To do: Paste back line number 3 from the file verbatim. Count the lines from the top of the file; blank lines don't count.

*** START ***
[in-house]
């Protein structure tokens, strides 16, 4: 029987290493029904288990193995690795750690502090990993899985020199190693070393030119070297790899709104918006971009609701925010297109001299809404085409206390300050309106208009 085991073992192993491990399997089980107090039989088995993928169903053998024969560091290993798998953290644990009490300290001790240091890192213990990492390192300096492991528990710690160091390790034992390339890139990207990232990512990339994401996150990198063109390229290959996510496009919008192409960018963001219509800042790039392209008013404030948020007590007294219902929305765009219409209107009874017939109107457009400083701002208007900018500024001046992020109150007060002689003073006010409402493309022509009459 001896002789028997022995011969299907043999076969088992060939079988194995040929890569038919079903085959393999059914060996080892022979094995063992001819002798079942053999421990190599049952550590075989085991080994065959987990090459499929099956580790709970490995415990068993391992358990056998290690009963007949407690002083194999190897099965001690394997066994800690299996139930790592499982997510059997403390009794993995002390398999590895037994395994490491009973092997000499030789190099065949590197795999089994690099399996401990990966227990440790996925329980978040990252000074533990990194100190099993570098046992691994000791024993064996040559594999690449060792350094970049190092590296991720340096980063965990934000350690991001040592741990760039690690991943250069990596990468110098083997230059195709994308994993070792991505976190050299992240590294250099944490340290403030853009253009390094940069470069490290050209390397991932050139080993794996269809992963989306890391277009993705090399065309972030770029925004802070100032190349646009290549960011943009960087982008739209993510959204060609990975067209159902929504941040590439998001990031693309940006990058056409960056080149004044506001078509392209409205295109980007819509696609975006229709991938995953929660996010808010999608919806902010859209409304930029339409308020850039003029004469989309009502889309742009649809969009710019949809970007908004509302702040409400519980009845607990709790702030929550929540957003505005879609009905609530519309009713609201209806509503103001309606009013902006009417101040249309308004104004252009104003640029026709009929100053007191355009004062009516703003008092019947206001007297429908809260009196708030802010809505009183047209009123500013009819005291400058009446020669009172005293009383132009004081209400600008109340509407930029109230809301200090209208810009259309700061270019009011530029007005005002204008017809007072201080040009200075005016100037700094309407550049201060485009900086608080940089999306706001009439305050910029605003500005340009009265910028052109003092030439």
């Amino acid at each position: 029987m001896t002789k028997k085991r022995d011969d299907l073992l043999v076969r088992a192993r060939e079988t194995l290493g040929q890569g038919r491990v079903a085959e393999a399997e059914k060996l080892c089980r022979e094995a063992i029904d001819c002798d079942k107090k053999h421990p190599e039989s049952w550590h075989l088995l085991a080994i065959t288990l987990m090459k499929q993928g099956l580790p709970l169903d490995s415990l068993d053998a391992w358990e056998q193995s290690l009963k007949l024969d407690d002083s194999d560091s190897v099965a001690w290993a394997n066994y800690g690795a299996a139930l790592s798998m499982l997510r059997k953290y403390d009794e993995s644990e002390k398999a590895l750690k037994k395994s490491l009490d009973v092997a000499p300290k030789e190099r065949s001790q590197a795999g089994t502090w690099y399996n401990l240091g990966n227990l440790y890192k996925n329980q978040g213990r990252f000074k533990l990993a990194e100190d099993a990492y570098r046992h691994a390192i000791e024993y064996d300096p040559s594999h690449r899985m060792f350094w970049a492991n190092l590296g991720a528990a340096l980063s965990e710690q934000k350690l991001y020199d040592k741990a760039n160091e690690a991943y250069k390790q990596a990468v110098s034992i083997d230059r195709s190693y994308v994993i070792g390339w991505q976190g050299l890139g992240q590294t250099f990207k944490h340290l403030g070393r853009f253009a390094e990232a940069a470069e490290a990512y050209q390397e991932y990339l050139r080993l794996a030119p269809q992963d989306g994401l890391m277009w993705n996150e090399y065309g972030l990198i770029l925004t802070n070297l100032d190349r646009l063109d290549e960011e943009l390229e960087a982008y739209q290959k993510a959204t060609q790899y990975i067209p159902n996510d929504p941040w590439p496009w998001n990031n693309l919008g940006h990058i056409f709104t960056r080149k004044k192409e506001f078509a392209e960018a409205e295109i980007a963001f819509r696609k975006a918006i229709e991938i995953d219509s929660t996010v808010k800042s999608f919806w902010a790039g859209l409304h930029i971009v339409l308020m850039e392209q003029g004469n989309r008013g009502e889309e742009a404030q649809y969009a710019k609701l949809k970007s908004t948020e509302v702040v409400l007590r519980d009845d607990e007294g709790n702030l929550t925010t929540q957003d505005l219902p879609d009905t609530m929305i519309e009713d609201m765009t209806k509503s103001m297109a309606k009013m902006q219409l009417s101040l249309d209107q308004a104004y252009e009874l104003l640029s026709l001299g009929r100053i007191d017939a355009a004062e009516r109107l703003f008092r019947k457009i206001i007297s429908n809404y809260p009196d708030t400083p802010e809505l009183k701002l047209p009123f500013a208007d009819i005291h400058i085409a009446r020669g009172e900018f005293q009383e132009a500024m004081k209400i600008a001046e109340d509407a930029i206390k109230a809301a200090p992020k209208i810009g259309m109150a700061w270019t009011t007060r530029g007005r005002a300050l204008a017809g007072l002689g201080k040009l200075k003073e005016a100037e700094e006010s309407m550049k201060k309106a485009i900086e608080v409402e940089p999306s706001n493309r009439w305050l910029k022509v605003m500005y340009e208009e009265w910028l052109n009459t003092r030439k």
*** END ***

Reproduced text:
């Amino acid at each position: 029987m001896t002789k028997k085991r022995d011969d299907l073992l043999v076969r088992a192993r060939e079988t194995l290493g040929q890569g038919r491990v079903a085959e393999a399997e059914k060996l080892c089980r022979e094995a063992i029904d001819c002798d079942k107090k053999h421990p190599e039989s049952w550590h075989l088995l085991a080994i065959t288990l987990m090459k499929q993928g099956l580790p709970l169903d490995s415990l068993d053998a391992w358990e056998q193995s290690l009963k007949l024969d407690d002083s194999d560091s190897v099965a001690w290993a394997n066994y800690g690795a299996a139930l790592s798998m499982l997510r059997k953290y403390d009794e993995s644990e002390k398999a590895l750690k037994k395994s490491l009490d009973v092997a000499p300290k030789e190099r065949s001790q590197a795999g089994t502090w690099y399996n401990l240091g990966n227990l440790y890192k996925n329980q978040g213990r990252f000074k533990l990993a990194e100190d099993a990492y570098r046992h691994a390192i000791e024993y064996d300096p040559s594999h690449r899985m060792f350094w970049a492991n190092l590296g991720a528990a340096l980063s965990e710690q934000k350690l991001y020199d040592k741990a760039n160091e690690a991943y250069k390790q990596a990468v110098s034992i083997d230059r195709s190693y994308v994993i070792g390339w991505q976190g050299l890139g992240q590294t250099f990207k944490h340290l403030g070393r853009f253009a390094e990232a940069a470069e490290a990512y050209q390397e991932y990339l050139r080993l794996a030119p269809q992963d989306g994401l890391m277009w993705n996150e090399y065309g972030l990198i770029l925004t802070n070297l100032d190349r646009l063109d290549e960011e943009l390229e960087a982008y739209q290959k993510a959204t060609q790899y990975i067209p159902n996510d929504p941040w590439p496009w998001n990031n693309l919008g940006h990058i056409f709104t960056r080149k004044k192409e506001f078509a392209e960018a409205e295109i980007a963001f819509r696609k975006a918006i229709e991938i995953d219509s929660t996010v808010k800042s999608f919806w902010a790039g859209l409304h930029i971009v339409l308020m850039e392209q003029g004469n989309r008013g009502e889309e742009a404030q649809y969009a710019k609701l949809k970007s908004t948020e509302v702040v409400l007590r519980d009845d607990e007294g709790n702030l929550t925010t929540q957003d505005l219902p879609d009905t609530m929305i519309e009713d609201m765009t209806k509503s103001m297109a309606k009013m902006q219409l009417s101040l249309d209107q308004a104004y252009e009874l104003l640029s026709l001299g009929r100053i007191d017939a355009a004062e009516r109107l703003f008092r019947k457009i206001i007297s429908n809404y809260p009196d708030t400083p802010e809505l009183k701002l047209p009123f500013a208007d009819i005291h400058i085409a009446r020669g009172e900018f005293q009383e132009a500024m004081k209400i600008a001046e109340d509407a930029i206390k109230a809301a200090p992020k209208i810009g259309m109150a700061w270019t009011t007060r530029g007005r005002a300050l204008a017809g007072l002689g201080k040009l200075k003073e005016a100037e700094e006010s309407m550049k201060k309106a485009i900086e608080v409402e940089p999306s706001n493309r009439w305050l910029k022509v605003m500005y340009e208009e009265w910028l052109n009459t003092r030439k």